Ross Perot, the billionaire tycoon who mounted two unsuccessful third-party presidential campaigns in the 1990s, died Tuesday, family spokesman James Fuller confirmed to CNN. He was 89.
Perot died after a five-month battle with leukemia, Fuller said.
A billionaire by his mid-50s after he sold a controlling interest in the data processing business he founded, Electronic Data Systems Corporation, to General Motors for $2.5 billion, Perot mounted one of the most successful third-party presidential candidacies in US history in 1992. He garnered nearly 19% of the vote and finished third behind Bill Clinton and incumbent President George H.W. Bush.
Perot directly challenged Clinton and Bush's support of the North American Free Trade Agreement during the election cycle, and argued the treaty would cause the loss of American jobs.
In 1995, he created the Reform Party, and the following year received 8% of the vote in the presidential election as the party's candidate.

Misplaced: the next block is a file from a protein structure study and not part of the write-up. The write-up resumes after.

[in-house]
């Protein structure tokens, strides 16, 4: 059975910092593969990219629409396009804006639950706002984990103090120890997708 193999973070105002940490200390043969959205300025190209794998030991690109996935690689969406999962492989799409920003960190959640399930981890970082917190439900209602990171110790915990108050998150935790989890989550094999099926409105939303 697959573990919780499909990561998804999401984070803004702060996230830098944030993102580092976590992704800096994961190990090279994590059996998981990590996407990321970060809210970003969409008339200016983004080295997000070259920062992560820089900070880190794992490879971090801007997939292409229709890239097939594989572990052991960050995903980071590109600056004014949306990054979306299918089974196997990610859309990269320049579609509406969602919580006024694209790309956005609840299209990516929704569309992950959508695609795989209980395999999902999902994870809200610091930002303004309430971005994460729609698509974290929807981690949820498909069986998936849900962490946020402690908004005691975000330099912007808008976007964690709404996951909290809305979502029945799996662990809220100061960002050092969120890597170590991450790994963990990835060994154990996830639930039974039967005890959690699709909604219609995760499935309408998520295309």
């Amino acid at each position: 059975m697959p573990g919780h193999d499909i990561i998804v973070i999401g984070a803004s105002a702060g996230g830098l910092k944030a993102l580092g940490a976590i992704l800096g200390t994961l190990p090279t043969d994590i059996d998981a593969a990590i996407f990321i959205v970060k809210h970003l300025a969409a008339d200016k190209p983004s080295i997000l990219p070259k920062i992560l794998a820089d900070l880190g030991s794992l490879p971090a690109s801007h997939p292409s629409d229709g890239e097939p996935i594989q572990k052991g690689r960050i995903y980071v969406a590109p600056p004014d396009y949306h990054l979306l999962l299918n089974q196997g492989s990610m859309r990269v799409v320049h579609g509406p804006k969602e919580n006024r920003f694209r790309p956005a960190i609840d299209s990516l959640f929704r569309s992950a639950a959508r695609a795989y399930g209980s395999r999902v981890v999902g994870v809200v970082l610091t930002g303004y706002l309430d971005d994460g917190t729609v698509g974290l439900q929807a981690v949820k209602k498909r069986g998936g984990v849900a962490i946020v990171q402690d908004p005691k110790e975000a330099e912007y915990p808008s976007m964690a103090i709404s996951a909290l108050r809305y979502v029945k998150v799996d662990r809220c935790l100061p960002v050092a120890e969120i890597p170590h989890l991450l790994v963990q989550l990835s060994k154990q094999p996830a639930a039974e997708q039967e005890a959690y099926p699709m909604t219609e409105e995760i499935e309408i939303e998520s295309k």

Perot also received national attention for his efforts during the Vietnam War to create better conditions for US prisoners of war. He traveled to Laos, where he met with ambassadors from Russia and North Vietnam, and was awarded the Medal for Distinguished Public Service by the Department of Defense in 1974 for his efforts. In 1979, when two EDS employees were taken hostage during a revolution in Iran, he organized and paid for a successful private mission to rescue the men and bring them home.
"In business and in life, Ross was a man of integrity and action. A true American patriot and a man of rare vision, principle and deep compassion, he touched the lives of countless people through his unwavering support of the military and veterans and through his charitable endeavors," Fuller said in a statement. "Ross Perot will be deeply missed by all who loved him. He lived a long and honorable life."